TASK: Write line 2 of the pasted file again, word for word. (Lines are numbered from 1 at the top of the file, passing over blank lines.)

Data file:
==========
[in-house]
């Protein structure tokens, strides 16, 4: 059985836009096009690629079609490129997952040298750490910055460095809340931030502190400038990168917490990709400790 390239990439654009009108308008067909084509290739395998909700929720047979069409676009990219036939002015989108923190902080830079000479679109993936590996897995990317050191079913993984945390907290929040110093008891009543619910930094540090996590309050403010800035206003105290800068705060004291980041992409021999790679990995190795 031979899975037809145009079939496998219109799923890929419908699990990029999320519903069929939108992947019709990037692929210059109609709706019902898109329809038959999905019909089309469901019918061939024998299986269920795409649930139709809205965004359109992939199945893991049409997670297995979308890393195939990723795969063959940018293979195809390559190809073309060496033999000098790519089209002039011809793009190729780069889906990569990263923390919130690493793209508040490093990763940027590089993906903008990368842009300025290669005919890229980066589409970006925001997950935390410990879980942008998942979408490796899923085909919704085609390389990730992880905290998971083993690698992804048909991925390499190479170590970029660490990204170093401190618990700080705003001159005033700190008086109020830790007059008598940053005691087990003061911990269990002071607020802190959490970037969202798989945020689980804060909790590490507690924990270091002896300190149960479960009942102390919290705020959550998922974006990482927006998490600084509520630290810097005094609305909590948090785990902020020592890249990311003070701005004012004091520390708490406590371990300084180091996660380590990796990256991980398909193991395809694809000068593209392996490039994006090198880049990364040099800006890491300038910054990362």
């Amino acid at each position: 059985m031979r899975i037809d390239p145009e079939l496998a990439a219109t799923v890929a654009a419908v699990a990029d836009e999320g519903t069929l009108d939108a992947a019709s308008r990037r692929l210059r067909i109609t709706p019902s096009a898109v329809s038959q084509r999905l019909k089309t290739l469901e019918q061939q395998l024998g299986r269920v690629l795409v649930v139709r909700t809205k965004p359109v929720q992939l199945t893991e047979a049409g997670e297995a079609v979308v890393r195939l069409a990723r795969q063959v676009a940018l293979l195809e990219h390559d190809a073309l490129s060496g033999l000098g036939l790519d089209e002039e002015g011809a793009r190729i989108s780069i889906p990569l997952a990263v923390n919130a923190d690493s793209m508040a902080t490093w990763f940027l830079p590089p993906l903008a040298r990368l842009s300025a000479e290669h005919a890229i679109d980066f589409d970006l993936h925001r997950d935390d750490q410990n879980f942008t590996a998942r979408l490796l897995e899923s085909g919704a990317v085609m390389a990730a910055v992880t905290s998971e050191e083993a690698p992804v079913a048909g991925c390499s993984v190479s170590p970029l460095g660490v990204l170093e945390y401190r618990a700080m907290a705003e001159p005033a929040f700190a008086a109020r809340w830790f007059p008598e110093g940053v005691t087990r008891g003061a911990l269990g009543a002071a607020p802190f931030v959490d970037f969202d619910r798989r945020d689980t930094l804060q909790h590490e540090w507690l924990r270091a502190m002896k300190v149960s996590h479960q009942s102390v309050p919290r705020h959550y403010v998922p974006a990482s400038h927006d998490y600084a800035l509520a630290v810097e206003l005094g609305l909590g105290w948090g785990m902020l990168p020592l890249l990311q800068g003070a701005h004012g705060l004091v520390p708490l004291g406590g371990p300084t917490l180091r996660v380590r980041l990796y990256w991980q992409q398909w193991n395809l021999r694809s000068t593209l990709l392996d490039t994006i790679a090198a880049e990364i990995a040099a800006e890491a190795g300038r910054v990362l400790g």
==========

């Protein structure tokens, strides 16, 4: 059985836009096009690629079609490129997952040298750490910055460095809340931030502190400038990168917490990709400790 390239990439654009009108308008067909084509290739395998909700929720047979069409676009990219036939002015989108923190902080830079000479679109993936590996897995990317050191079913993984945390907290929040110093008891009543619910930094540090996590309050403010800035206003105290800068705060004291980041992409021999790679990995190795 031979899975037809145009079939496998219109799923890929419908699990990029999320519903069929939108992947019709990037692929210059109609709706019902898109329809038959999905019909089309469901019918061939024998299986269920795409649930139709809205965004359109992939199945893991049409997670297995979308890393195939990723795969063959940018293979195809390559190809073309060496033999000098790519089209002039011809793009190729780069889906990569990263923390919130690493793209508040490093990763940027590089993906903008990368842009300025290669005919890229980066589409970006925001997950935390410990879980942008998942979408490796899923085909919704085609390389990730992880905290998971083993690698992804048909991925390499190479170590970029660490990204170093401190618990700080705003001159005033700190008086109020830790007059008598940053005691087990003061911990269990002071607020802190959490970037969202798989945020689980804060909790590490507690924990270091002896300190149960479960009942102390919290705020959550998922974006990482927006998490600084509520630290810097005094609305909590948090785990902020020592890249990311003070701005004012004091520390708490406590371990300084180091996660380590990796990256991980398909193991395809694809000068593209392996490039994006090198880049990364040099800006890491300038910054990362």